Sir William Ramsay was a well-known, highly-respected archaeologist. He went to study the Bible lands as a liberal; fifteen years later he became a firm believer in a reliable N.T. He was originally a skeptic, and therefore neglected to consult it for help in his research, but eventually he used the writings of Luke to study Asia Minor and was surprised at how reliable Luke was. Ramsay said that Luke was unsurpassed as a historian. For example, when Luke made reference to 32 countries, 54 cities and 9 islands, he made no mistakes.

The pavement near the Jaffa Gate in Jerusalem where Jesus was tried before Pilate was once considered a myth because there was no record of it in Jewish or secular history. It was finally found. When Titus destroyed Jerusalem, he built barracks there. When these were abandoned, and had crumbled, other buildings were built on top. Archeologists had dug down to the barracks, but no further until recently. When they did go underneath, the found the pavement.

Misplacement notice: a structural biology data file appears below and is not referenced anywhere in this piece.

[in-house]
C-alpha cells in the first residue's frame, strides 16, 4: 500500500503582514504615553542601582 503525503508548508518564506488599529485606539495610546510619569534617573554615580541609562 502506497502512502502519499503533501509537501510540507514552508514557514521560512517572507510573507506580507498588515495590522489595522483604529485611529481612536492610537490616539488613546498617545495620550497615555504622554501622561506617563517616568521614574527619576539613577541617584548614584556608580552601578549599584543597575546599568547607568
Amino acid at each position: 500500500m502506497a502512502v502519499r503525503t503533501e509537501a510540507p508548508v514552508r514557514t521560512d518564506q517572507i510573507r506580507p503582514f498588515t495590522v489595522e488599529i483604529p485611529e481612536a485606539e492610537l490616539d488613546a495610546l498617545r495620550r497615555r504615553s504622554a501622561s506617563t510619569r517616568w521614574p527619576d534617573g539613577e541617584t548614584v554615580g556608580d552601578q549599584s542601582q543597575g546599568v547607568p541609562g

The pool of Bethseda was mentioned in John 5 as the plae where Jesu healed an invalid. John said the pool had five “porches”, or walkways. Ther was no record in Jewish or secular maps or histories and therefore was considered myth. In 1888 it was found while archaeologists were digging around the church of St. Anne. It lies about forty feet below the ground. Guess how many porches at the pool there is evidence of?

Nelson Glueck, a Jewish and universally esteemed archaeologist said that no archaeological discovery as ever contradicted the bible.

Guys, the New Testament passes the three tests (Bibliograpical, Internal, External) that determine whether a document is historically reliable. The N.T. is a trustworthy historical document. Now we have a solid foundation on which to build our case for Christianity! That’s where we’re going!

I’d like to point out that all images came from Answers in The teachers book is available for purchase and the powerpoint lessons are available for download. We covered lesson 8 today, so you can imagine that we glossed over a lot of material from chapters 1-6. If you’re interested in learning more and don’t quite like my style of teaching, the teachers book is absolutely great.